CHICAGO LAWN — Former Bears wide receiver Rashied Davis knows the pain caused by domestic violence, and knows specifically what a playground can do to help children caught up in such violence.
So when Davis learned that one of his favorite charities, WINGS, was building a new domestic violence shelter on the South Side, he asked what he could do to help.
The organization had the funds to build the new safe house, but not enough to provide an outdoor play space for kids staying at the shelter.
"The children that come and live here wouldn't be able to walk down to the city park because it's not safe there," said Rebecca Darr, CEO of WINGS.
So Davis enlisted the help of the Chicago Bears, who signed on to build a custom-designed, fully-accessible playground. The group unveiled the playground, plus much of the new facility, for the first time Tuesday.
Davis said WINGS is "near to my heart" and that a playground here would go a long way to helping kids stuck in a bad situation.
He said his mother was abused by a father who died when Davis was young.
"I remember dealing with some rough nights," Davis said. "I appreciate that I can give back. I know I didn't make it to the NFL on my own."
WINGS, or Women In Need Growing Stronger, will in February open its new, 40-bed safe house in Chicago Lawn.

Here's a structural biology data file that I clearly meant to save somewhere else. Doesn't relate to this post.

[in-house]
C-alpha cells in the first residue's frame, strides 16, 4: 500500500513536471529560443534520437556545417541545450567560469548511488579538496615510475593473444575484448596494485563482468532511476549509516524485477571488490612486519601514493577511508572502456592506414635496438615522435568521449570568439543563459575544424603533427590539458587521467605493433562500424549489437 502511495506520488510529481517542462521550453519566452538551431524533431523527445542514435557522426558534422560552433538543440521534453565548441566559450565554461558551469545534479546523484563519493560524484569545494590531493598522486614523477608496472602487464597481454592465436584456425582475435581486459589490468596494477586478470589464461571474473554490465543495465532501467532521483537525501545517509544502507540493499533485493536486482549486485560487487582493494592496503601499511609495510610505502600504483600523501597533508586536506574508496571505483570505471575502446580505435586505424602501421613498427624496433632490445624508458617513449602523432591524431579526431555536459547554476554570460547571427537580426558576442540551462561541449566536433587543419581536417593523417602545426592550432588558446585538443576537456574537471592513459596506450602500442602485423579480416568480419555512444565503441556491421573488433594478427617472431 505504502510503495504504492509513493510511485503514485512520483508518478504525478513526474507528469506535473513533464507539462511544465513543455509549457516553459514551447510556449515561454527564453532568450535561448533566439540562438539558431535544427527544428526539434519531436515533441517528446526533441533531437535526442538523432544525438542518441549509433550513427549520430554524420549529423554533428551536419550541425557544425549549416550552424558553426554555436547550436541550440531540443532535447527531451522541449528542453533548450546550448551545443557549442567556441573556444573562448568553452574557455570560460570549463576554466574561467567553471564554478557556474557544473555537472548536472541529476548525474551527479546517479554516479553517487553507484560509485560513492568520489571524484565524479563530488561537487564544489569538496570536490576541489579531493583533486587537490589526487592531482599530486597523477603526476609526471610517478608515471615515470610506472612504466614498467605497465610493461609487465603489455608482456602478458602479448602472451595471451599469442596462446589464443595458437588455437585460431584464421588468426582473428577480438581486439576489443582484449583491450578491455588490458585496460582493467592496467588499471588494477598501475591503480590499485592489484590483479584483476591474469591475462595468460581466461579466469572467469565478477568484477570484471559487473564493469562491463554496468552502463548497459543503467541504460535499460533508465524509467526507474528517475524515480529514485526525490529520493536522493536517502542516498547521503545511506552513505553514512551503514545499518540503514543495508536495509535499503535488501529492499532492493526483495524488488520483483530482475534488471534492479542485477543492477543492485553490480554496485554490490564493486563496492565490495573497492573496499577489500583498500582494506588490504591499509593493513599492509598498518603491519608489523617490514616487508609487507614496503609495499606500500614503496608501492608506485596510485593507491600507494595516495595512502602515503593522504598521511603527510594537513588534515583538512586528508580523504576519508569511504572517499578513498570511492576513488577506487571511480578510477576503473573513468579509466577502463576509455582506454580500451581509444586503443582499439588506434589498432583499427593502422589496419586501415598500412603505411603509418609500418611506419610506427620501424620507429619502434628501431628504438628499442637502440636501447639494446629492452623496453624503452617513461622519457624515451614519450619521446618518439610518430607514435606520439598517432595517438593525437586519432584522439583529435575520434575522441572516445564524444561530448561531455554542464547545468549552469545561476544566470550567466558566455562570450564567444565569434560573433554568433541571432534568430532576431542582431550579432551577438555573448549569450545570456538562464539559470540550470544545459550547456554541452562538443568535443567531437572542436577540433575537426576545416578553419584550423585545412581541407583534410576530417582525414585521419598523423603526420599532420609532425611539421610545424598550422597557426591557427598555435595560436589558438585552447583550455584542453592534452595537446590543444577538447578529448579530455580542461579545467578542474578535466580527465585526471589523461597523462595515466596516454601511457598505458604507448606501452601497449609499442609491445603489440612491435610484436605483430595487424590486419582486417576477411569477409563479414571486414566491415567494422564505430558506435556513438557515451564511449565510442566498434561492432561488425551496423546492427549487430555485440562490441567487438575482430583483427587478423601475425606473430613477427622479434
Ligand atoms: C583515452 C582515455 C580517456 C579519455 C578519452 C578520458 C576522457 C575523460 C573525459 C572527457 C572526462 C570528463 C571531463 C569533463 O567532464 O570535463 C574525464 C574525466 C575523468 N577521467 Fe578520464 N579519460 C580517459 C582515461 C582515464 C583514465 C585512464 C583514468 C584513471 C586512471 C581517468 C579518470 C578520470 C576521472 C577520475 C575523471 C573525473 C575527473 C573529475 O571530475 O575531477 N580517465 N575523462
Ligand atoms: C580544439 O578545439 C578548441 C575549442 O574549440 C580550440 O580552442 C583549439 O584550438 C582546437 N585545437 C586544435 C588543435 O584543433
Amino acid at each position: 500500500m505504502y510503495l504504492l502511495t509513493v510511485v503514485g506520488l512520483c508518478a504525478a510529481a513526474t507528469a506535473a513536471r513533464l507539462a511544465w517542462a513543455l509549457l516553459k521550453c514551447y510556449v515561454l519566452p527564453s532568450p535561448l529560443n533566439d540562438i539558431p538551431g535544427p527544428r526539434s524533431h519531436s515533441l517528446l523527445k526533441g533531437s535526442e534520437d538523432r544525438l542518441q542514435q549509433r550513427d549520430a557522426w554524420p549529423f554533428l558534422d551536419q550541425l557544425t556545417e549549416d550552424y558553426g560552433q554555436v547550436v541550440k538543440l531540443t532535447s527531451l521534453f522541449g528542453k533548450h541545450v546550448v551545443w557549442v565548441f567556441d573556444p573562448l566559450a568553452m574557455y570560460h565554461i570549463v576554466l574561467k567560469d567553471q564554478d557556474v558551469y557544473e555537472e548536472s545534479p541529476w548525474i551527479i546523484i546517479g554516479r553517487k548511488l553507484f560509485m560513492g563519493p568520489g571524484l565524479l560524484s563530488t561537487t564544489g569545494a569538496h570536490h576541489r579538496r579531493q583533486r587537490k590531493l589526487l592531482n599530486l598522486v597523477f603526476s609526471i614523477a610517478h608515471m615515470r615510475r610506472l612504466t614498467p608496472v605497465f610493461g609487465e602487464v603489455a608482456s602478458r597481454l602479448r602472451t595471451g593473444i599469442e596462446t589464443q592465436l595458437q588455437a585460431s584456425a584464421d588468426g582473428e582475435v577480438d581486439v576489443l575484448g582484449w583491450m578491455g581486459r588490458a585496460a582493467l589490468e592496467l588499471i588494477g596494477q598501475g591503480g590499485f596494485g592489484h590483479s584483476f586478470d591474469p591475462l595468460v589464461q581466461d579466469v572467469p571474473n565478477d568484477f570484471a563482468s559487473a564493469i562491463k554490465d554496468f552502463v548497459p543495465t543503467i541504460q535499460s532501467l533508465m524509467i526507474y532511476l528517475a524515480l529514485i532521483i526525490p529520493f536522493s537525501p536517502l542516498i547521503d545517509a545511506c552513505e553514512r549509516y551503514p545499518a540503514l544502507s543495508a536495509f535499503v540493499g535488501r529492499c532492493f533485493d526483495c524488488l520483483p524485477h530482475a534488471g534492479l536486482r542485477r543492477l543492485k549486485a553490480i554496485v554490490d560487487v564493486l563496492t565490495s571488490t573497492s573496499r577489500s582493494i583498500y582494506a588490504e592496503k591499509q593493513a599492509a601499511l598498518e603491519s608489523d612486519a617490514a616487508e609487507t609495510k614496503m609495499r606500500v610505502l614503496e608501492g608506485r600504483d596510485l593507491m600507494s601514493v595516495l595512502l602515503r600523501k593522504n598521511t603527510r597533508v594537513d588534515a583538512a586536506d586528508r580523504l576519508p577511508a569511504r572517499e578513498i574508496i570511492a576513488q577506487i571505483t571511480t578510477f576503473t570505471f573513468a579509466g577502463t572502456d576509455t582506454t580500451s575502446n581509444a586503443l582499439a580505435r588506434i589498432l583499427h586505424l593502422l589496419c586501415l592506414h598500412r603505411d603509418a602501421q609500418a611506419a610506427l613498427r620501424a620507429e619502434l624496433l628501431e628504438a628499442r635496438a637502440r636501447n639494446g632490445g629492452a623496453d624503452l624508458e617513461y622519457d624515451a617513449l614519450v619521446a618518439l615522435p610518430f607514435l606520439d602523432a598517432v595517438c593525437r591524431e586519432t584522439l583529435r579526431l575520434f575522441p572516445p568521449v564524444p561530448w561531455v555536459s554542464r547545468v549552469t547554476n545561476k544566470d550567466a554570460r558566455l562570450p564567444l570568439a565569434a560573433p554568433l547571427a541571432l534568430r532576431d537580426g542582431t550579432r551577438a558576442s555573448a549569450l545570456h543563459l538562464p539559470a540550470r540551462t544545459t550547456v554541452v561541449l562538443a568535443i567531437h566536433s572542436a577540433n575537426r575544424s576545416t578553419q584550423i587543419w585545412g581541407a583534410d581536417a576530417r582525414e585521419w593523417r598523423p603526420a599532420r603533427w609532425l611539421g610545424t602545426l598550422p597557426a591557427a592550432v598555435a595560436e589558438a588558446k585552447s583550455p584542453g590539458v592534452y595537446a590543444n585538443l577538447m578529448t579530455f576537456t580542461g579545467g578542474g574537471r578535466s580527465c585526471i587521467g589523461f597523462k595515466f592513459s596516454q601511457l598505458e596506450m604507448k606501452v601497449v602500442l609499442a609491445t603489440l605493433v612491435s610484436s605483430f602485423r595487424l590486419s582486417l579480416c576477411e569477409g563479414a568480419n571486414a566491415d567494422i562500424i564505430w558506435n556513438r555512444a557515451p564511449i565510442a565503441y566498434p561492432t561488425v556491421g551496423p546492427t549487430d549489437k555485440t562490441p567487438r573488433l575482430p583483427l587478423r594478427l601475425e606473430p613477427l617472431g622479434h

The $6 million home is the first new domestic violence shelter built in the city in a decade, Darr said. It will increase the number of domestic violence shelter beds in the city by 35 percent, according to a city press release.
Supporters toured the home today, which sits discreetly behind commercial storefronts (WINGS asked that the address not be printed to ensure the safety of its future clients).
They also got the first look at the new playground, a modest playground painted in Bears blue and orange.
"I told Rebecca [Darr, the CEO], 'Great job with the colors," said George McCaskey, chairman of the Chicago Bears.
McCaskey, also on hand to unveil the playground, said the team was approached by Davis, who asked them to help with the building of the shelter.
He said the Bears signed on, although they didn't know their donation would go to the creation of the playground. He's glad the Bears could contribute in such a profound way.
"We left it up to the good judgment of WINGS," McCaskey said. "They're going to need an outlet. They're going to need a safe place."
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